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8.30.2015

Review: The Body Institute by Carol Riggs

The Body Institute by Carol Riggs
Notes: ARC received via NetGalley.
Young Adult, Science Fiction, Romance
Ebook/Print (368 pages, ENTANGLED TEEN)
Meet Morgan Dey, one of the top teen Reducers at The Body Institute.
Thanks to cutting-edge technology, Morgan can temporarily take over another girl's body, get her in shape, and then return to her own body-leaving her client slimmer, more toned, and feeling great. Only there are a few catches...
For one, Morgan won't remember what happens in her "Loaner" body. Once she's done, she won't recall walks with her new friend Matt, conversations with the super-cute Reducer she's been text-flirting with, or the uneasy feeling she has that the director of The Body Institute is hiding something. Still, it's all worth it in the name of science. Until the glitches start...
Suddenly, residual memories from her Loaner are cropping up in Morgan's mind. She's feeling less like herself and more like someone else. And when protests from an anti-Body Institute organization threaten her safety, she'll have to decide if being a Reducer is worth the cost of her body and soul...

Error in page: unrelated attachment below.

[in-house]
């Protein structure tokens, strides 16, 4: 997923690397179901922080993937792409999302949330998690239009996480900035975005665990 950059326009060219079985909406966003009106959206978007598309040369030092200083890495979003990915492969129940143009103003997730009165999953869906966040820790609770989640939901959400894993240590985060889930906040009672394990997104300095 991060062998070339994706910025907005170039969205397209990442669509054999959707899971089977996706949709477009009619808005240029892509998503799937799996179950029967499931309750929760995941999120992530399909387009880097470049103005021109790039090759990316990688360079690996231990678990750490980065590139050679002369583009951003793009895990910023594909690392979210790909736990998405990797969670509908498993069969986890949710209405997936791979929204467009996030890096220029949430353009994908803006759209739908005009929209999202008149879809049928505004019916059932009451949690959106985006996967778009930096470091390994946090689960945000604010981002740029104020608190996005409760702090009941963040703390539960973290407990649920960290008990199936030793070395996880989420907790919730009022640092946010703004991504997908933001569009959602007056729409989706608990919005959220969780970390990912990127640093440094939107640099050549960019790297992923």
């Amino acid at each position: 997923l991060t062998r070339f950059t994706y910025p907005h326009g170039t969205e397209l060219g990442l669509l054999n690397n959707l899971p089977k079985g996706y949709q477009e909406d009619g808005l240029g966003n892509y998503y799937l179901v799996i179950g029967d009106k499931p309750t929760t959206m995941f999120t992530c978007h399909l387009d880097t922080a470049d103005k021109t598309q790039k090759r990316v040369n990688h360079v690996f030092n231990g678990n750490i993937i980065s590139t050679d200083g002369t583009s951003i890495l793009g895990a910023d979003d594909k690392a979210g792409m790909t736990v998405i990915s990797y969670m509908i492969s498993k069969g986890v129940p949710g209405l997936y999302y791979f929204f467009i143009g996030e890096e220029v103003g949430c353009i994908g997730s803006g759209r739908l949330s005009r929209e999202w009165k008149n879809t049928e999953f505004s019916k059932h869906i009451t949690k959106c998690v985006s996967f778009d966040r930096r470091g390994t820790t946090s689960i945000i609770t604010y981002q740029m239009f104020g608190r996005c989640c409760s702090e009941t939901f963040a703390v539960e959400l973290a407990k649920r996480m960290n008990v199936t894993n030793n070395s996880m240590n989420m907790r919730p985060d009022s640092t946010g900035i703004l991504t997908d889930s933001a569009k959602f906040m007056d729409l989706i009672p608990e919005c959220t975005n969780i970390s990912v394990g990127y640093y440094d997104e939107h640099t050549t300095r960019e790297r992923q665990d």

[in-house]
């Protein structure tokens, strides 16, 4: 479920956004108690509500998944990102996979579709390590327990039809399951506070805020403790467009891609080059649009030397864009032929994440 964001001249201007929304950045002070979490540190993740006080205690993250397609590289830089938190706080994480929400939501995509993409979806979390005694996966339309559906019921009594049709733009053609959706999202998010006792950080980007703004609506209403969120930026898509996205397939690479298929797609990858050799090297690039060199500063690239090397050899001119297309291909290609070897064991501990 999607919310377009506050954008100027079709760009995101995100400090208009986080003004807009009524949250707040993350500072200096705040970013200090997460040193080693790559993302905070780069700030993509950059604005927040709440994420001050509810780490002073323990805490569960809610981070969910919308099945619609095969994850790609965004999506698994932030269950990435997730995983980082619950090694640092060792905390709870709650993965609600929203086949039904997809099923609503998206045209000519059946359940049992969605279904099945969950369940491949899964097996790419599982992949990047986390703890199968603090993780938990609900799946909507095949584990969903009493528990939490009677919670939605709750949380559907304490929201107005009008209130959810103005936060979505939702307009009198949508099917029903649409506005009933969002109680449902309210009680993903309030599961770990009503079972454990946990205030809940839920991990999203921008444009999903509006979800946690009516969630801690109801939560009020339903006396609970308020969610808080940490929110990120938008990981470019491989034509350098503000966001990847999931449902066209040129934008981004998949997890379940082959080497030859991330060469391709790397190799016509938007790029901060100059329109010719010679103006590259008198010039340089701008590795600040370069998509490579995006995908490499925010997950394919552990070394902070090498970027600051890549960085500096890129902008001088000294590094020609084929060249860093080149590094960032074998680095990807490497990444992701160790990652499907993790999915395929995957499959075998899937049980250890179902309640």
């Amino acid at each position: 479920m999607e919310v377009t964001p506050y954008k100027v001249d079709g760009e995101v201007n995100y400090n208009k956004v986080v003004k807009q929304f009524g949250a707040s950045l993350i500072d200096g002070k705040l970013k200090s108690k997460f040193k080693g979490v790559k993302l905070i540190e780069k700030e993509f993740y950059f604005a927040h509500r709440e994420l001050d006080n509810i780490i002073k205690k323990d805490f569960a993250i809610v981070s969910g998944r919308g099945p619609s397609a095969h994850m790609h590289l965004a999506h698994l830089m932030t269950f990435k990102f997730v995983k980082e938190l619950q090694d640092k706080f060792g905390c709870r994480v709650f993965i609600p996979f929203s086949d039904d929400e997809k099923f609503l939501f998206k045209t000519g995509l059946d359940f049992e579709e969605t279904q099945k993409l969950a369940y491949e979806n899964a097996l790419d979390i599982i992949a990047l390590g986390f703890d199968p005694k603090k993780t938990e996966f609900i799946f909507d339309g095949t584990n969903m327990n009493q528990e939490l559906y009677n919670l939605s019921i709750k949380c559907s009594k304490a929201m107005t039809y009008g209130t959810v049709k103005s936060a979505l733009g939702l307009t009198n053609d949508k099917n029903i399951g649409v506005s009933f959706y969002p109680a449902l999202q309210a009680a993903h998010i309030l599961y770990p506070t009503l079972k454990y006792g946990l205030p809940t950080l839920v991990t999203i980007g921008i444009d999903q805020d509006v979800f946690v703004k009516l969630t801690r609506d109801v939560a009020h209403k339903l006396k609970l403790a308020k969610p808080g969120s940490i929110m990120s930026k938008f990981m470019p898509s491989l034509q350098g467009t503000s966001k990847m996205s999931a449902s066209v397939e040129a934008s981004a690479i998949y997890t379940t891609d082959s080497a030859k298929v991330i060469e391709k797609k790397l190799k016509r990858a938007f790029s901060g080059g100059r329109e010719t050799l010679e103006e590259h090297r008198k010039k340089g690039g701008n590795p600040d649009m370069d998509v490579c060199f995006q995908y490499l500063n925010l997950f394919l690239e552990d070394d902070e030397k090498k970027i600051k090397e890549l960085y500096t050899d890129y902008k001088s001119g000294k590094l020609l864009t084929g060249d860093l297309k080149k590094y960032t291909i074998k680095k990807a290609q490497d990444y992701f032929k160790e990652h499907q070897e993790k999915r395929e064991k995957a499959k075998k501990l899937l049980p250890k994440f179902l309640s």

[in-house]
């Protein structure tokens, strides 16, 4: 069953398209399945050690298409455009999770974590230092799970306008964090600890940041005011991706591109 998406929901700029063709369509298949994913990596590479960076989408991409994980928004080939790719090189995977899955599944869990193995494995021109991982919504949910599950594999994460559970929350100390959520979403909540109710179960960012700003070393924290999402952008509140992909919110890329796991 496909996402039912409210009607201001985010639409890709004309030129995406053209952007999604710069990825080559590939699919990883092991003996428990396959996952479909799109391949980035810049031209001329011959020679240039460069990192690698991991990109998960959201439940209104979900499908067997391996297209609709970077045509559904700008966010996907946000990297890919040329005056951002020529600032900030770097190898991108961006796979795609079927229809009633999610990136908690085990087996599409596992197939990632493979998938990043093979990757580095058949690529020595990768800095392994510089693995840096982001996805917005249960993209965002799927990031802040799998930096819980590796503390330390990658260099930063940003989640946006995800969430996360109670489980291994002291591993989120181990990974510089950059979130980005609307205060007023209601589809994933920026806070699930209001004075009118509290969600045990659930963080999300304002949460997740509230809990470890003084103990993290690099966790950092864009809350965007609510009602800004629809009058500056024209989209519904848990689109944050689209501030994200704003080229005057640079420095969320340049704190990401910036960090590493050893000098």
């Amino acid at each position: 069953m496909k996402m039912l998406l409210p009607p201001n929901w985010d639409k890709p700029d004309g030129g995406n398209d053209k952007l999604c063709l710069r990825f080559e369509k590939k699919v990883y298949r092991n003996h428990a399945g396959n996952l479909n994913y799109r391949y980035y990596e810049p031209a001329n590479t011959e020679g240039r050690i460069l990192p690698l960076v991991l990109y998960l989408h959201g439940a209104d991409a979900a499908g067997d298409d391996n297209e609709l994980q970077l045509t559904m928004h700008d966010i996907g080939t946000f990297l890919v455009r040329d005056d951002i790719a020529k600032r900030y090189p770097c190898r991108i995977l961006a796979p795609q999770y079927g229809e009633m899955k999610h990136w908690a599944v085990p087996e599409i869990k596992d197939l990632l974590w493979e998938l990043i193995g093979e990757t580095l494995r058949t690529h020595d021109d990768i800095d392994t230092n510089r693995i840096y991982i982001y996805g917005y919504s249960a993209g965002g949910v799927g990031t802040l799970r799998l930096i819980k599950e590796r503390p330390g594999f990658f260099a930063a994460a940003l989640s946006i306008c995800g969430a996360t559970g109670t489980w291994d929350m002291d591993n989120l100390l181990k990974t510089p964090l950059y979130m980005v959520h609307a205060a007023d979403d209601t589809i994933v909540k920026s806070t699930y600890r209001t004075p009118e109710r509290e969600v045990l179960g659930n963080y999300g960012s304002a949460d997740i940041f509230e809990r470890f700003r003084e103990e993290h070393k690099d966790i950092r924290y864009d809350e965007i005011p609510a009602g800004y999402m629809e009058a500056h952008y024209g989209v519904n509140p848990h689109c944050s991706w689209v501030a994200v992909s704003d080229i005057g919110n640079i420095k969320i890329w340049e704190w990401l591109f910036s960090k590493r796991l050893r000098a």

Author Site: website

Timely, thought-provoking scifi for any reader. (5 stars)

I've read a lot of wonderful teen fiction from Entangled Teen over the years and even some that just didn't work for me. THE BODY INSTITUTE, however, is one of the most phenomenal reads I've had with the imprint to date. Not only does it touch on themes that could easily skew dystopian such as the government's control over a person's body, it also address issues of what makes a person a person. It felt much longer than it was because it packed so much into one novel.

While a romance is a part of the overall story and I found it to be very unique and enjoyable, I was considerably more swept up in the pseudo science used in the world building. If you're looking for a great book club read for teens I think this would make for excellent conversations about the factors that play a role in a person's physical, emotional, and mental well being. I feel like young women in particular would greatly benefit from reading this and discussing it's themes. It could be deemed a little controversial due to the focus on how weight and health revolve around one another but ultimately it is this that makes it interesting.

I was quite certain going into TBI that I would like it but I'd not expected to love it and want to tell everyone I know about it. While I can't imagine it every being into one, I think it would be marvelous as a film. It's everything I love in entertainment—romance, action, family, and social issues all wrapped up into one package. If you have a tween or teenage daughter I can't recommend this one enough. A RhiReading must read recommendation!



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